Jun 05, 2018
The Toronto Declaration
The Toronto Declaration aims to protect the rights to equality and non-discrimination in machine learning systems. In a world of machine learning systems, who will bear accountability for harming human rights? Click talks to Anna Bacciarelli from Amnesty International and Estelle Masse from the policy team of Access Now. Plenty, a Silicon Valley company plans to revolutionize farming by bringing it indoors and dramatically reducing water use. It has ambitious plans to replicate its warehouse farms in Japan, China and across Europe. Click’s Alison van Diggelen explores: the veracity of its technology; its environmental claims; its use of AI and automation; and how it plans to disrupt the agricultural industry. The biennial Millennium Technology Prize, dubbed the Tech 'Nobel' has been awarded to the Finnish physicist, Tuomo Suntola for his ground breaking work for small smart devices. Suntola's prize-winning ALD (atomic layer deposition) innovation is a nanoscale technology in use all over the world. His technology is used to manufacture ultra-thin material layers for a variety of devices such as computers, smartphones, microprocessors and digital memory devices, enabling high performance in small size. Click talks to Tuomo Suntola. Producer: Colin Grant (Photo caption: Tee-shirt saying 'My Skin Color is Not a Crime' Washington, DC, April 21, 2015. Photo credit: Saul Loeb / AFP / Getty Images)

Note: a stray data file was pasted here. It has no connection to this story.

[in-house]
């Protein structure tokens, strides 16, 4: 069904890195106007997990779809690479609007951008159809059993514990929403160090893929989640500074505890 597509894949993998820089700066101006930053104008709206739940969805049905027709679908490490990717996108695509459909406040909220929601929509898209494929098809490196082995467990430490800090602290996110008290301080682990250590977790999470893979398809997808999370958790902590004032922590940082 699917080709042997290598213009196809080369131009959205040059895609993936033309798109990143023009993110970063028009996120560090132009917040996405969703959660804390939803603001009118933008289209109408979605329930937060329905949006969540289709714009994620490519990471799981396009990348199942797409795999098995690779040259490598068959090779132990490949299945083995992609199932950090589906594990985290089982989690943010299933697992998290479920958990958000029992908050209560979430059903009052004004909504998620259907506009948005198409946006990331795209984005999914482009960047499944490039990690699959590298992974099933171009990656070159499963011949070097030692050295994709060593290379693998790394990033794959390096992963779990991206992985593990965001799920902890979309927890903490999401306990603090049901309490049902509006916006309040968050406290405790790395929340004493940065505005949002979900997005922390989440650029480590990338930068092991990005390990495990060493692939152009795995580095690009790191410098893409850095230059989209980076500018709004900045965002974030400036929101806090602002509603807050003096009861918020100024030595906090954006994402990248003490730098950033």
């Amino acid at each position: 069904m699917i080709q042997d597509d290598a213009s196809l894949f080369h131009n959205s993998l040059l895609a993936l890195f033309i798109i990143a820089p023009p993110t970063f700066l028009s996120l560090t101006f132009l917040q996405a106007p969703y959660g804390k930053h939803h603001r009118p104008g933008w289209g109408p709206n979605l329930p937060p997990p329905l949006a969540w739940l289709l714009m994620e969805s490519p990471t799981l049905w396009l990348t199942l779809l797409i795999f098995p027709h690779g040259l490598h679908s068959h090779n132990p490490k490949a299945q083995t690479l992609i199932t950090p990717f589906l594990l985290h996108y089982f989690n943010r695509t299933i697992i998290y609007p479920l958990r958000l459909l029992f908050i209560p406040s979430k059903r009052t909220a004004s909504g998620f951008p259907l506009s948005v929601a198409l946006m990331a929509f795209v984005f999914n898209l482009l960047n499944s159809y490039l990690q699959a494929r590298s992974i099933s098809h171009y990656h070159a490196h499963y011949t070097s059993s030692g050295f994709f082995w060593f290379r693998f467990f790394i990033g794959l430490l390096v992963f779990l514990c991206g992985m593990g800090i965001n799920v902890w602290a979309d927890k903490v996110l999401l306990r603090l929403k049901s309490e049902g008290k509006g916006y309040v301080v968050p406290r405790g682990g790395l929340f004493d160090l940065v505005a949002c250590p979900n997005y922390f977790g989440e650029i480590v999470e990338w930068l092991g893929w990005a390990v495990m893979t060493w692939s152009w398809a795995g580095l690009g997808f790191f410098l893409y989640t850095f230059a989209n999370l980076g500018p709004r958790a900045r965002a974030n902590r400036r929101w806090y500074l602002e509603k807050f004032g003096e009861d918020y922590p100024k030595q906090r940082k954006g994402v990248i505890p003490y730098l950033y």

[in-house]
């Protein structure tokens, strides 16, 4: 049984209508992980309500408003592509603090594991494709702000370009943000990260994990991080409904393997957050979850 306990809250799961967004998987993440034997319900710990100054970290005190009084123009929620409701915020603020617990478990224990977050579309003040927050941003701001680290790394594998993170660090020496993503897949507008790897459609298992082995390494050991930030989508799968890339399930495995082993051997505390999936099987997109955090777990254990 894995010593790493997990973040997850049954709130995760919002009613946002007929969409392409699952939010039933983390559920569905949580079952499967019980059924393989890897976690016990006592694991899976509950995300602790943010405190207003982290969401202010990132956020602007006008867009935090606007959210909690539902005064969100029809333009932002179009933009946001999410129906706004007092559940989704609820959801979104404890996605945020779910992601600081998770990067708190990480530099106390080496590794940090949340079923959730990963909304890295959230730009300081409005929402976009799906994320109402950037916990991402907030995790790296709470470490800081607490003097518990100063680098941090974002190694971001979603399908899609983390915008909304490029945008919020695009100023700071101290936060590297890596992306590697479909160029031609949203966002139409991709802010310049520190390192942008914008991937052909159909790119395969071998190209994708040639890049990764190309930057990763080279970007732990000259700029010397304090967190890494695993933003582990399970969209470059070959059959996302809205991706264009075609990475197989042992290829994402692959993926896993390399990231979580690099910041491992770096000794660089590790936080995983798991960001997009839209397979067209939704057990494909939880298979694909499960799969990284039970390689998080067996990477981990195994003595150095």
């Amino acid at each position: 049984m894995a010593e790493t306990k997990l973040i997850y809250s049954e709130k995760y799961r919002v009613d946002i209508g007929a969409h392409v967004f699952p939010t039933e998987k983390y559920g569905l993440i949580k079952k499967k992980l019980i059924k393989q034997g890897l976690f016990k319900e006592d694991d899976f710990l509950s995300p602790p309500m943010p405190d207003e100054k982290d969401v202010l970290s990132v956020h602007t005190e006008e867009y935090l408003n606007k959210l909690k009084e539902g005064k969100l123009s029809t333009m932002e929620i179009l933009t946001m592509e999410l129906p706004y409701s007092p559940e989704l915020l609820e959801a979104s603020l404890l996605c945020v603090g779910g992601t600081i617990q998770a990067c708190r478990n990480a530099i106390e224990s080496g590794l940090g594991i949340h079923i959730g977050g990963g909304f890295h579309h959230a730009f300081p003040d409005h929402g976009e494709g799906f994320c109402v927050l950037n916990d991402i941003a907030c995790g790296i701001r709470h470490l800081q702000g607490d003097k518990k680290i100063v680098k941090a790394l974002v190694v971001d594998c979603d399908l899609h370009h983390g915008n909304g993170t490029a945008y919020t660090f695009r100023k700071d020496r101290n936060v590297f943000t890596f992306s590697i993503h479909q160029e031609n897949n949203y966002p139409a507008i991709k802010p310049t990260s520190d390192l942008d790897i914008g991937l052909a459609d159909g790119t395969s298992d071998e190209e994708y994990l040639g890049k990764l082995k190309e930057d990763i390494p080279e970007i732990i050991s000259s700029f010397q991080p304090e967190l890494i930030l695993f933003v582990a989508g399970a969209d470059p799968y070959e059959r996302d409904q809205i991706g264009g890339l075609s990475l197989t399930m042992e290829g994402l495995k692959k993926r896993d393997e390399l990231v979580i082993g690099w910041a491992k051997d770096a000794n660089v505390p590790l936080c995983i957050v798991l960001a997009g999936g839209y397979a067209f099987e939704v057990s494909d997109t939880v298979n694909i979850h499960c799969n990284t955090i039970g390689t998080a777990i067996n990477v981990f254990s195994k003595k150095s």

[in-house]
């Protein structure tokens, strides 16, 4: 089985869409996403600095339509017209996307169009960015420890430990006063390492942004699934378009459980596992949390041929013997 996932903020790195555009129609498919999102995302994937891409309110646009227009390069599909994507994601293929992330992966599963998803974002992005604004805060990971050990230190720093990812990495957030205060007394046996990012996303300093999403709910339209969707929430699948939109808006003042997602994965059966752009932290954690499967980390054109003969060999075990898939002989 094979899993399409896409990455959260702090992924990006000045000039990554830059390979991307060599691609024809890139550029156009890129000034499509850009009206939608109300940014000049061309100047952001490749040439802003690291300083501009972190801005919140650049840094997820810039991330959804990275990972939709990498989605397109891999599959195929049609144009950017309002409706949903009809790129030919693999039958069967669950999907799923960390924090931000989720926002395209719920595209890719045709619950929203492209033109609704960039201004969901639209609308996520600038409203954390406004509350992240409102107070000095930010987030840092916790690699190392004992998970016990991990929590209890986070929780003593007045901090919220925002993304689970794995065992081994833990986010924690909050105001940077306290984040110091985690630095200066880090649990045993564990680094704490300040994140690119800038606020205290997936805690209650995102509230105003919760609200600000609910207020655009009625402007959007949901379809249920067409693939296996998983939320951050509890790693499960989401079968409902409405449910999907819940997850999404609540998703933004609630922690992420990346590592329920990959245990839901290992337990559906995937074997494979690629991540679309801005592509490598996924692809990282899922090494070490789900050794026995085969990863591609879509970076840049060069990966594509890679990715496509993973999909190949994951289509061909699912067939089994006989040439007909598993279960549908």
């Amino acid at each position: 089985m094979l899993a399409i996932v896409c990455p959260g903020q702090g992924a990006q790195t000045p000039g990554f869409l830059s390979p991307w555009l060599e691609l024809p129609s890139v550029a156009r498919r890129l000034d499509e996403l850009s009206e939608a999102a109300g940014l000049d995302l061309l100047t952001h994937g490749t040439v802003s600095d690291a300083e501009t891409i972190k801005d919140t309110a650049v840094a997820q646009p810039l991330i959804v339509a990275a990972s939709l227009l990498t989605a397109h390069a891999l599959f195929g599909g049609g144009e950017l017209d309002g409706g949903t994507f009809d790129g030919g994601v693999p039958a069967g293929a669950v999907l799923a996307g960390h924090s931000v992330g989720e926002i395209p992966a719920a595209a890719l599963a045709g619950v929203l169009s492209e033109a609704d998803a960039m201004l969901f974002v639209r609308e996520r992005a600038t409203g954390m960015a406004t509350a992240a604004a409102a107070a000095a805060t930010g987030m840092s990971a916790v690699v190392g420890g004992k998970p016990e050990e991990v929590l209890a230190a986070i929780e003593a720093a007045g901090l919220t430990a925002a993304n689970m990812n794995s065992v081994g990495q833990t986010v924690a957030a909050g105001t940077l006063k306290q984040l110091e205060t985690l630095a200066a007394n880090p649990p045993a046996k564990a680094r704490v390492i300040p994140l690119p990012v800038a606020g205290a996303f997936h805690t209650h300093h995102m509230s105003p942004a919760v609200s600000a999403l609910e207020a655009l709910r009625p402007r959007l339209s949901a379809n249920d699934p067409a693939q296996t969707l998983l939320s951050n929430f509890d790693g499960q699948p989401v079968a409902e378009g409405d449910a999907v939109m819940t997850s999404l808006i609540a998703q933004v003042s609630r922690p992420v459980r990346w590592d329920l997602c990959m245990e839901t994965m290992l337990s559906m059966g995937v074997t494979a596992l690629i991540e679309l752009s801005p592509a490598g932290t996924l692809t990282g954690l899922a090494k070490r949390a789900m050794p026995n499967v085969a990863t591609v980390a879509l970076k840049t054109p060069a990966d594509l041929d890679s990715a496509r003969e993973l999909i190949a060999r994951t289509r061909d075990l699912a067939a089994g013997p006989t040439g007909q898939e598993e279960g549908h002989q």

May 29, 2018
GDPR Offers Greater Protection of Individuals
Legislation to greater protect individuals’ data in the EU comes into effect this week. What does it mean, and will there be unexpected consequences for the use of metadata in research etc. Click talks to Claire Bury from the EU commission and Luukas Ilves, Deputy Director at The Lisbon Council. A young Togolese inventor, Sam Kodo, has developed a virtual robot teacher to help with teacher shortages in the country. Togo accepts and processes large amounts of waste exports, and Kodo has collected useful parts in the huge depository close to the harbour of Lomé for his creations. He decided to create a VT bot as a partial replacement for missing educators. Sam talks to Click’s Sasha Gankin. An engineer in India repurposed a drone to rescue a puppy that had fallen into a gully in New Delhi. Milind Raj constructed a giant claw that was attached to the drone. Raj says it took him six hours to assemble the improvised aerial vehicle. He says he attached an Artificial Intelligence-controlled robotic arm and giant drone together in his Lucknow lab which was then used to rescue the dog. (Photo: A picture taken on October 17, 2016 shows an employee walking behind a glass wall with machine coding symbols at the headquarters of Internet security giant Kaspersky in Moscow © Getty Images) Producer: Colin Grant
May 22, 2018